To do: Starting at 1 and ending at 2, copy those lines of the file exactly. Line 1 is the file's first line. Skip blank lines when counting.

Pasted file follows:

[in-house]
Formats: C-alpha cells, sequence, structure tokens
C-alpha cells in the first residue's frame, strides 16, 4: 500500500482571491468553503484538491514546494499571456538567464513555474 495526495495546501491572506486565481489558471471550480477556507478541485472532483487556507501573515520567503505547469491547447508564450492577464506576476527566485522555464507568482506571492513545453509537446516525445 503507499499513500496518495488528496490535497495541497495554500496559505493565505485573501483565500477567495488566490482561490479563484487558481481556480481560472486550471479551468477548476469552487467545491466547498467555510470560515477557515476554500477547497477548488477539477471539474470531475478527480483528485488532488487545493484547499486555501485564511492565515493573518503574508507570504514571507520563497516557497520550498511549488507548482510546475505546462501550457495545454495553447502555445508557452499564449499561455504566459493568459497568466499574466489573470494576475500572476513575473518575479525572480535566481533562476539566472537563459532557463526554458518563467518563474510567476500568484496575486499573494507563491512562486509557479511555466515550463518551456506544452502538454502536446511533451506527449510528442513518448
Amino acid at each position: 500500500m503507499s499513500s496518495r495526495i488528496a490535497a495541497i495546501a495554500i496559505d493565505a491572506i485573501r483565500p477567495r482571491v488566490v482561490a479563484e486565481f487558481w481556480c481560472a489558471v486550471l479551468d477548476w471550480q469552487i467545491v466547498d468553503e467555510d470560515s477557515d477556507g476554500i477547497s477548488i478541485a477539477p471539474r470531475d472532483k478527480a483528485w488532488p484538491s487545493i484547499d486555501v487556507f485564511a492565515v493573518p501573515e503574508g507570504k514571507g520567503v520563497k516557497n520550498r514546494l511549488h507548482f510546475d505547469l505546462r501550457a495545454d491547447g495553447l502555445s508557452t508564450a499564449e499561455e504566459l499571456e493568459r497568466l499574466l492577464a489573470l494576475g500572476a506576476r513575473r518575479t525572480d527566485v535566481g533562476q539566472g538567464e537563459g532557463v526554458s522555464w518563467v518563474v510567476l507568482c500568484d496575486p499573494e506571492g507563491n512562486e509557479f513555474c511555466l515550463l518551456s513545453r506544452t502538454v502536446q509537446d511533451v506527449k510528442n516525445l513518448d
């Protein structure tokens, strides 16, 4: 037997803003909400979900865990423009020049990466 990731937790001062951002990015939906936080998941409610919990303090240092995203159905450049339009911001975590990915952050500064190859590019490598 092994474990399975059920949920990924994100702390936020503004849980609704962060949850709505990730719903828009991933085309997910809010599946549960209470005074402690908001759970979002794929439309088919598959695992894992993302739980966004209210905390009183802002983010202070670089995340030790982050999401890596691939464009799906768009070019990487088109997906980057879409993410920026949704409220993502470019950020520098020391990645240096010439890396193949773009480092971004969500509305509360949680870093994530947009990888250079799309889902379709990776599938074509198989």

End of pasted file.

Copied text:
[in-house]
Formats: C-alpha cells, sequence, structure tokens